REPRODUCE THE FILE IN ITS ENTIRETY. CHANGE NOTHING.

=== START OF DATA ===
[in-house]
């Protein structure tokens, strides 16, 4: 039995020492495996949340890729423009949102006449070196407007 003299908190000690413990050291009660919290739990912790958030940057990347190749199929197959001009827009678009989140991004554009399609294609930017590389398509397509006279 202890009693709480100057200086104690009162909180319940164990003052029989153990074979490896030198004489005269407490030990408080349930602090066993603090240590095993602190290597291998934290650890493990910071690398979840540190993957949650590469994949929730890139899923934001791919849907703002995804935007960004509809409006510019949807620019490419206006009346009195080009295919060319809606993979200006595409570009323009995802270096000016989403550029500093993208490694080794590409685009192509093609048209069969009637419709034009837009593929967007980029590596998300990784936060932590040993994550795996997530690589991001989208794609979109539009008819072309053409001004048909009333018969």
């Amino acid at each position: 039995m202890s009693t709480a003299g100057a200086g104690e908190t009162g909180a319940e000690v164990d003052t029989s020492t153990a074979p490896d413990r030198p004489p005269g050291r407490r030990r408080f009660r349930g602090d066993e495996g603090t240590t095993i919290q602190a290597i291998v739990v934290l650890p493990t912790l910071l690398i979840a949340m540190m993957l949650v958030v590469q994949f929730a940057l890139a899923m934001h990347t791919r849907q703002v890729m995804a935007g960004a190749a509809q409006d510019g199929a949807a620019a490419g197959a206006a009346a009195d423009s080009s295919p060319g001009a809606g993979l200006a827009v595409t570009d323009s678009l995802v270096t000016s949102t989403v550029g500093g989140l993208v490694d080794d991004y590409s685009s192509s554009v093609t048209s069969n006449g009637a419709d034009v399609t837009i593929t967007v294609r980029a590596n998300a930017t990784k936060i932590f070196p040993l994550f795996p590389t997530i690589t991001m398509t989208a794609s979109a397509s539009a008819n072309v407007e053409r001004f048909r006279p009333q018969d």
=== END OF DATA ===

[in-house]
């Protein structure tokens, strides 16, 4: 039995020492495996949340890729423009949102006449070196407007 003299908190000690413990050291009660919290739990912790958030940057990347190749199929197959001009827009678009989140991004554009399609294609930017590389398509397509006279 202890009693709480100057200086104690009162909180319940164990003052029989153990074979490896030198004489005269407490030990408080349930602090066993603090240590095993602190290597291998934290650890493990910071690398979840540190993957949650590469994949929730890139899923934001791919849907703002995804935007960004509809409006510019949807620019490419206006009346009195080009295919060319809606993979200006595409570009323009995802270096000016989403550029500093993208490694080794590409685009192509093609048209069969009637419709034009837009593929967007980029590596998300990784936060932590040993994550795996997530690589991001989208794609979109539009008819072309053409001004048909009333018969």
């Amino acid at each position: 039995m202890s009693t709480a003299g100057a200086g104690e908190t009162g909180a319940e000690v164990d003052t029989s020492t153990a074979p490896d413990r030198p004489p005269g050291r407490r030990r408080f009660r349930g602090d066993e495996g603090t240590t095993i919290q602190a290597i291998v739990v934290l650890p493990t912790l910071l690398i979840a949340m540190m993957l949650v958030v590469q994949f929730a940057l890139a899923m934001h990347t791919r849907q703002v890729m995804a935007g960004a190749a509809q409006d510019g199929a949807a620019a490419g197959a206006a009346a009195d423009s080009s295919p060319g001009a809606g993979l200006a827009v595409t570009d323009s678009l995802v270096t000016s949102t989403v550029g500093g989140l993208v490694d080794d991004y590409s685009s192509s554009v093609t048209s069969n006449g009637a419709d034009v399609t837009i593929t967007v294609r980029a590596n998300a930017t990784k936060i932590f070196p040993l994550f795996p590389t997530i690589t991001m398509t989208a794609s979109a397509s539009a008819n072309v407007e053409r001004f048909r006279p009333q018969d």